The Lister Institute Annual Event Roundup

The Lister Institute Annual Event Roundup

On Friday the 6th of November 2019 the Lister Institute held its 35th Annual Research Fellowship Meeting and AGM.

In the magnificent setting of Corpus Christi College, University of Oxford, more than 70 current and former Members, Fellows and Governing Body members met to discuss the latest work funded, enabled and inspired by the Lister Institute.

Corpus Christi College is over 500 years old and includes a number of notable alumni including the writer Vikram Seth, the financial commentator Martin Wolf, the philosopher Isaiah Berlin, former Leader of the Labour Party Ed Miliband, and former Foreign Secretary David Miliband.

This annual event is a fantastic opportunity for Lister Institute Members and Fellows to meet and interact with each other in order to build a stronger community across the wider Lister network.

At the meeting the delegation was updated with the latest research, financial, operational and administrative matters pertaining to the Institute’s ongoing work, enabling all attendees to understand the full range of activities that the Institute carries out.

The 2019 Fellows were also introduced and each shared details of the forward-thinking research programmes that led to their award of one of our coveted research prizes.

In addition, a small number of former Fellows and a prestigious keynote speaker gave presentations on their latest achievements to the attendees.

Staff and committee changes

As an organisation we are very proud of the fact that we have always been able to attract highly regarded academics to participate on our committees.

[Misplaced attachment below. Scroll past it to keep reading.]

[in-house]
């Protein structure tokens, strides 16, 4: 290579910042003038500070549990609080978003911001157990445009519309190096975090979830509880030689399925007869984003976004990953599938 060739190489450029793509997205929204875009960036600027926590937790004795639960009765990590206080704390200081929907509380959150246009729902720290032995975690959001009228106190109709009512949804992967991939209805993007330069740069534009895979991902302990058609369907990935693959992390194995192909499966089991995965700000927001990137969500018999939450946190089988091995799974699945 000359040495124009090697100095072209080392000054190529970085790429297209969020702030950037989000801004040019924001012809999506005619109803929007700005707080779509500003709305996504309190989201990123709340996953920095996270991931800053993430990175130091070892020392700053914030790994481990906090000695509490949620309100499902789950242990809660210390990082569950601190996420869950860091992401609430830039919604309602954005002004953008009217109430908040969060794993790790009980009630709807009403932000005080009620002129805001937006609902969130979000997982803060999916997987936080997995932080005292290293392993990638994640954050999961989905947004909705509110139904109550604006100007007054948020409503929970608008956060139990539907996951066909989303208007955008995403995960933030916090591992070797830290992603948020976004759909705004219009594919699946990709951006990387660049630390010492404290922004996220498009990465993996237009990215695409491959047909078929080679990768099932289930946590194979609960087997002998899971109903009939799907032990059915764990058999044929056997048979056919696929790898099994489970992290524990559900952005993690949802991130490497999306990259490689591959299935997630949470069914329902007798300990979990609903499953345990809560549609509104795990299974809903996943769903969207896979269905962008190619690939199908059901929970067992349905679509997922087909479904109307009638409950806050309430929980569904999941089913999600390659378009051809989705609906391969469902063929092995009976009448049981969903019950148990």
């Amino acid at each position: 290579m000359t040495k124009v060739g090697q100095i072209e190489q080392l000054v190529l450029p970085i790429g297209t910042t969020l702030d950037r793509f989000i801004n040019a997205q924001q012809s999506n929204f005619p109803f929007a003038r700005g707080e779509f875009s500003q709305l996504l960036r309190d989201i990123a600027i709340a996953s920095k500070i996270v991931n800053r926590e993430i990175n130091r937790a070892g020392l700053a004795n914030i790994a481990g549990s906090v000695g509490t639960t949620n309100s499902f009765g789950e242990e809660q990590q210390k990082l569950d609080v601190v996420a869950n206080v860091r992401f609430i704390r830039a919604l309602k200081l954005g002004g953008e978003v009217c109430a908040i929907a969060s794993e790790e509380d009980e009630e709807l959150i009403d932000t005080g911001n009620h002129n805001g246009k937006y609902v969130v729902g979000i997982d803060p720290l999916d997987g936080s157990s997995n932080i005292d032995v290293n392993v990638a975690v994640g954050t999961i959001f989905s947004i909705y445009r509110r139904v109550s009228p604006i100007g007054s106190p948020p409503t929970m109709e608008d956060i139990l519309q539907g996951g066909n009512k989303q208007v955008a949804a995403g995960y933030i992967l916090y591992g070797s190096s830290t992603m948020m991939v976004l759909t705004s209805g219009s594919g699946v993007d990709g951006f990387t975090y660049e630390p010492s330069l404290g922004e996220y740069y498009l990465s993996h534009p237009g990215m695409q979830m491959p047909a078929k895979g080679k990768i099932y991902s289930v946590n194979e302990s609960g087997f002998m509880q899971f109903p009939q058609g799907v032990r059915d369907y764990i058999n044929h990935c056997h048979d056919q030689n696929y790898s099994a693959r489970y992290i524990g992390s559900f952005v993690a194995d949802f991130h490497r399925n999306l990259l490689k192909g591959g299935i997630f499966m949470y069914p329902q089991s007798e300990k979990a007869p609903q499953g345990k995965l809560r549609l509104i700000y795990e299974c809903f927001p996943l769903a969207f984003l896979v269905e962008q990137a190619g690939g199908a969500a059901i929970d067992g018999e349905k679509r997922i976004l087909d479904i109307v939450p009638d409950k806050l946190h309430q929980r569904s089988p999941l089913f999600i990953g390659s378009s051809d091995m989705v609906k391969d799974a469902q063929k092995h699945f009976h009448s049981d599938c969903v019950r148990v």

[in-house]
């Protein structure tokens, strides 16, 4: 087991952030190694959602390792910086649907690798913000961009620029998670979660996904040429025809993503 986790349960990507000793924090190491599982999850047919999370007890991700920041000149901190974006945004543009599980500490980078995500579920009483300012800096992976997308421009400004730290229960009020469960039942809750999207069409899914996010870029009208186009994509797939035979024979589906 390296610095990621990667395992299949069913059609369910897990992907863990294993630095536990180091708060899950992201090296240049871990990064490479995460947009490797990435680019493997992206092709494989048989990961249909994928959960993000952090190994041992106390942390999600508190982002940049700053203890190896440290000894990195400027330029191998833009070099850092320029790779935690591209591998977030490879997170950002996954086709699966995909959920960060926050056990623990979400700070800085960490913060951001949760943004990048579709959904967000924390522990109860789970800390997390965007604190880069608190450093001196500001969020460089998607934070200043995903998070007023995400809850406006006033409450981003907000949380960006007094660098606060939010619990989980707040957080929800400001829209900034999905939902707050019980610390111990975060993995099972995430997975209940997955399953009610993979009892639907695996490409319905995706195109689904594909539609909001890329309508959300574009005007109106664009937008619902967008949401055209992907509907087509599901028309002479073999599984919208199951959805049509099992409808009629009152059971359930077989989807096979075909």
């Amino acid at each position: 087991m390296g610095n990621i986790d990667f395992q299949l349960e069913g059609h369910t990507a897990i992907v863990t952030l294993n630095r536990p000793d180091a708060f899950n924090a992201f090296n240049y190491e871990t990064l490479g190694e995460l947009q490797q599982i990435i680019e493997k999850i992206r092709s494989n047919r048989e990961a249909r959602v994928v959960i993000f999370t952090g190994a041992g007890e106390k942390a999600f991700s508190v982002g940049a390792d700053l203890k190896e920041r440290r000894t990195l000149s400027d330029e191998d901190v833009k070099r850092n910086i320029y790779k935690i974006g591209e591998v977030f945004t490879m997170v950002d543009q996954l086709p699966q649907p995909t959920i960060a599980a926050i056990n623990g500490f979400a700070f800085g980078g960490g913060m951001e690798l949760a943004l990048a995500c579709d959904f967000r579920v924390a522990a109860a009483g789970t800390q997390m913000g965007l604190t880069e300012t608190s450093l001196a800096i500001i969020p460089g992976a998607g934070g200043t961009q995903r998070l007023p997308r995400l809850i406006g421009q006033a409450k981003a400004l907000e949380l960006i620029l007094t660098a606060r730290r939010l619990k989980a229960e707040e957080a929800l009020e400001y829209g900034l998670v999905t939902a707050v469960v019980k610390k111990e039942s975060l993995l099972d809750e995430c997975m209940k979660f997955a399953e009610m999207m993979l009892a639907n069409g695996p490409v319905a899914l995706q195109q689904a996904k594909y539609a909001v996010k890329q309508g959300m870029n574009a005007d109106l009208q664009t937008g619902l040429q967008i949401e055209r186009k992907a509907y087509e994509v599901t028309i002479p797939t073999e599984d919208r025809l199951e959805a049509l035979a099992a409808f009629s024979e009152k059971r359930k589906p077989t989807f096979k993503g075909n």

Each year a handful of participants on those committees change hands, due to regular membership rotation or as personal and professional commitments evolve, and these personnel changes were shared and confirmed at the event. To find out the latest up-to-date listings please use the pages below:

In addition, there were a few changes to the Lister Institute management team shared at the event:

Sally Burtles has now taken over as Director from Kate Law. Kate has helped lead the Lister Institute with distinction for many years and she will be greatly missed by the entire community. Sally has held senior leadership roles in research and research management in several charities, universities and NHS hospitals and is excited about taking up the reins from Kate and helping the Institute continue to generate success for years to come.

Naomi King is stepping down as Administrator of the Institute from January 2020 and will be replaced by Nicola King. Naomi is the longest serving member of staff, having joined the Institute in 2000, and will also be deeply missed.

Finally, Susan Andrews is replacing Jacky Wilson as the Institute’s accountant and will help ensure that all financial matters continue to be handled with the highest level of professionalism.

You can find out more about these changes here.

Members of the Lister Institute management team featuring, from left to right, Professor Sir Alex Markham (Chairman), Michael French (Treasurer and Chairman of the Finance and Investment Committee), Professor John Iredale (Chairman of the Scientific Advisory Committee), Sally Burtles (Director) and Naomi King (Administrator).

Annual research prize applications

The Lister Institute remains one of the most prestigious sources of funding for cutting-edge biomedical research in the field and this year we received the highest ever number of completed applications.

At the annual event the details of the previous round of applications were shared with attendees, some of the highlight facts and figures are:

  • There were 134 high-quality applications from across a wide range of specialisms.
  • 37 separate institutions were represented in the applicants, including most of the highest-renowned organisations in the field.
  • Applicants were roughly split equally between UK and other European countries, with around a quarter from the Republic of Ireland (RoI) reflecting the success of the Institute’s significant outreach efforts and growing representation.

All of these statistics, along with the high quality of the applications received, made for a very challenging interview day at which the Institute’s Scientific Advisory Committee had to select the winners from the short list.

Five winners were eventually chosen and each gave a speech on their research at the event. These are summarised below.